I know we’re all still trying to process today’s news of Heath Miller’s retirement. I’m still freaking out so it’s perfectly ok if you are, too. And though there is much to talk about what he meant to the team, this is a business, and like any business, you keep moving forward and plan the next step.
You’ll never find someone quite like Miller. But even coming close will be a difficult chore. The Pittsburgh Steelers have never, maybe will never, swoon over the big, athletic, “move” tight ends that litter the NFL. Pittsburgh, perhaps more than any other team in the league, demands their tight ends to be as versatile and with as diverse a skillset as possible.
Block defensive ends in the run game, either by yourself or in combination, working to the second level. Block defensive ends and outside linebackers – by yourself – in pass protection. Oh yeah, and catch a little bit. That doesn’t happen in college. It’s about the spread, winning in space, and making big impact plays to put on a highlight reel.
As Kevin Colbert talked about with the media, a college tight end that fits the Pittsburgh Steelers’ scheme is rare, the quote courtesy of Will Graves at The Associated Press.
“Tight ends and fullbacks are really like dinosaurs, they’re harder to find. There just aren’t a lot of conventional tight ends. And some of the guys who are called tight ends on the spread-option teams are actually big guys playing in the slot and they’re really more for blocking on the perimeter, passes or runs, than they are being a traditional tight end.”
My mind immediately jumps to the small bit of praise Todd Haley dished out to Cameron Clear, the big-bodied UDFA from this past season, and why Haley thought he had a chance to succeed in the offense.
“I think in college you’re seeing a lot of the spread, but at the same time I think there’s enough teams like us that still value a tight end like Heath [Miller] or Matt Spaeth that can block and be an integral part of what you’re doing….I think that as long as we’re all here, we’ll value a big tight end that catch and block.”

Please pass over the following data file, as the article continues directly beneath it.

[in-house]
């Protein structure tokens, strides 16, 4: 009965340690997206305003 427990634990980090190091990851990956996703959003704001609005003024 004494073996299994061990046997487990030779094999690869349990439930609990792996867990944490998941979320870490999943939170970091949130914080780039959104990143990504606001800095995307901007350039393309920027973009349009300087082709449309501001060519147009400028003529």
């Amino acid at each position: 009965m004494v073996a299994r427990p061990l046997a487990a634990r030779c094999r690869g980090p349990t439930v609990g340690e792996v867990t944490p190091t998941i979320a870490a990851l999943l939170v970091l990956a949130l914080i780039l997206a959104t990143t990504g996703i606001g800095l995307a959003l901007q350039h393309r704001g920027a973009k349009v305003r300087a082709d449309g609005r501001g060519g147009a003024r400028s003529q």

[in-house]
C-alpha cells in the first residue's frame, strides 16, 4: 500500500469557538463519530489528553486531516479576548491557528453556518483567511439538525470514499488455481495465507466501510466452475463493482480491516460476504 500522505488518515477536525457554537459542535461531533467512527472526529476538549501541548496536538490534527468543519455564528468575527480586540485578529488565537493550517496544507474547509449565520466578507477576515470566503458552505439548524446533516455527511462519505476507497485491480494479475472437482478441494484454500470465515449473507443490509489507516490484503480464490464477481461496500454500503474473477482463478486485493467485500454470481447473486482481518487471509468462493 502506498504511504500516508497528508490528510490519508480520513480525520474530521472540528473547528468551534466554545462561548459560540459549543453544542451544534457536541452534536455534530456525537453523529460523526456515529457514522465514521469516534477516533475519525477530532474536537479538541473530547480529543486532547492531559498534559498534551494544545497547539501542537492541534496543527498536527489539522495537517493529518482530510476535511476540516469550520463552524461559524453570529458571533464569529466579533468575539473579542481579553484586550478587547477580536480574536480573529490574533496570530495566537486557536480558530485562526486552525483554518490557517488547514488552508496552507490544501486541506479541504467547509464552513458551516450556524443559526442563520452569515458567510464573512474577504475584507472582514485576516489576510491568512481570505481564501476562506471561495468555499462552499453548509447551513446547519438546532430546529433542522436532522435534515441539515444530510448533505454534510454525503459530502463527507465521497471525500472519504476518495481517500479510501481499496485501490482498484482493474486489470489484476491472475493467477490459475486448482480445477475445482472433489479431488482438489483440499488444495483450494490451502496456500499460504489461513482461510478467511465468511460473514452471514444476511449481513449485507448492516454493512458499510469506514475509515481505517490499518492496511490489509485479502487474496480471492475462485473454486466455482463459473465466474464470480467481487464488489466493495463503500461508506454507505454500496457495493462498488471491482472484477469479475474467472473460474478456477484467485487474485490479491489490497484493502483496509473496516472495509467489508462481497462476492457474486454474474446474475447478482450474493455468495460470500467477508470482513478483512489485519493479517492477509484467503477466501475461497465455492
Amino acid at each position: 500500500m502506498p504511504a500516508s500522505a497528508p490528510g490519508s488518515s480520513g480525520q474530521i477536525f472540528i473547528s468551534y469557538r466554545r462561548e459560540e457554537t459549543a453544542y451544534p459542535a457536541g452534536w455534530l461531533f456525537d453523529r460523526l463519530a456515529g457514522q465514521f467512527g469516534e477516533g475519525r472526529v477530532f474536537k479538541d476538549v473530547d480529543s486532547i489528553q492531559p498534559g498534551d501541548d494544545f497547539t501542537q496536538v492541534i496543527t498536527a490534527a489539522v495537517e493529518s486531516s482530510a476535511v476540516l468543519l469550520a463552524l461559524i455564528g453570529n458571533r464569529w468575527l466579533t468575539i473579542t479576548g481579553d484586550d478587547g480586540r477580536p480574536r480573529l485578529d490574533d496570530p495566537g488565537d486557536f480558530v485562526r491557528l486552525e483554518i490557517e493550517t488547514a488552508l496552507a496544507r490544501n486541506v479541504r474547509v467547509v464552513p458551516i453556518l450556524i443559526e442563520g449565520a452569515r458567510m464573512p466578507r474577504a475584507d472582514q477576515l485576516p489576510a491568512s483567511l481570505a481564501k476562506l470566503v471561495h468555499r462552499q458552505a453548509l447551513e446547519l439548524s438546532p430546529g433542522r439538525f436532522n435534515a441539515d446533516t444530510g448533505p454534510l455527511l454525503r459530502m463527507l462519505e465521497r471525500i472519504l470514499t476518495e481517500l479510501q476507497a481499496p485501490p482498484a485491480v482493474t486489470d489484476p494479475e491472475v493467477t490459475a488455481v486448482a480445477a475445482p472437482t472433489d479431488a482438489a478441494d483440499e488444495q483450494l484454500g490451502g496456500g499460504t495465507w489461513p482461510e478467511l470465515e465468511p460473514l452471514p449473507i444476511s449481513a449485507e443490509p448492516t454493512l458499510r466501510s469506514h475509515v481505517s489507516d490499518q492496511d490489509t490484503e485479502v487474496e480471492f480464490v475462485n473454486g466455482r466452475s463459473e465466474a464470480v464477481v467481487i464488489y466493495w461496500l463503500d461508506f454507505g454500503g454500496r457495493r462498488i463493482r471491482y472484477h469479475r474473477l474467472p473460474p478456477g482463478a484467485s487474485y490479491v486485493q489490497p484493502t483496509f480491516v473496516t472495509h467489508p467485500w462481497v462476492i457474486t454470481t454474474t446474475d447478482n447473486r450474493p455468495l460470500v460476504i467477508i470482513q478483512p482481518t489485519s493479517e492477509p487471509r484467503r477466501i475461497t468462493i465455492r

Of course, Clear quickly flamed out but it illustrates a larger, worst-kept secret. Pittsburgh has a unique way of evaluating tight ends and it is in conflict with the general trend of the college and pro game.
It leaves only a handful of even intriguing options in each draft. Expect Hunter Henry to get a lot of publicity now. But he’s an unlikely first rounder and probably won’t make it to the Steelers’ second round pick, putting the team in a Maxx Williams-type situation. And they won’t have the ammunition to trade up, or if they do, will deplete their picks next year, too.
Ohio State’s Nick Vannett makes sense, largely for his school. You know the Steelers love Buckeyes and Vannett was an under utilized receiver who can block. In the later rounds, keep an eye on the name David Morgan. He’s from smaller school, UTSA, and though I haven’t personally watched him yet, I’ve heard good things about him as a blocker. The Steelers typically prefer their tight ends to come from well-known places but they did invest a 7th in Rob Blanchflower two years ago.
In free agency, Dwayne Allen would surely be a splashy signing, and I’ve always been a big fan of his well-rounded game. Maybe he’s too rich for the Steelers but he sure would look good in Pittsburgh, and every report has the Indianapolis Colts intending to sign Coby Fleener, not Allen.
The other option, and this is a little more out of the box, is to infuse the offense with more 10 (1 RB, 0 TE) personnel. That would allow Sammie Coates a pathway to see consistent playing time, putting your most explosive pieces on the field. Le’Veon Bell, Antonio Brown, Markus Wheaton, Martavis Bryant, and Coates, spread out, forcing a defenders onto islands and trying to cover some top-tier talent. This isn’t a video game, and there consequences to that, but man, does that lineup look pretty.
I’m sure the team had some advanced notice of Miller’s decision, giving them more time to develop a plan. But it doesn’t make that journey any easier, given their limited options.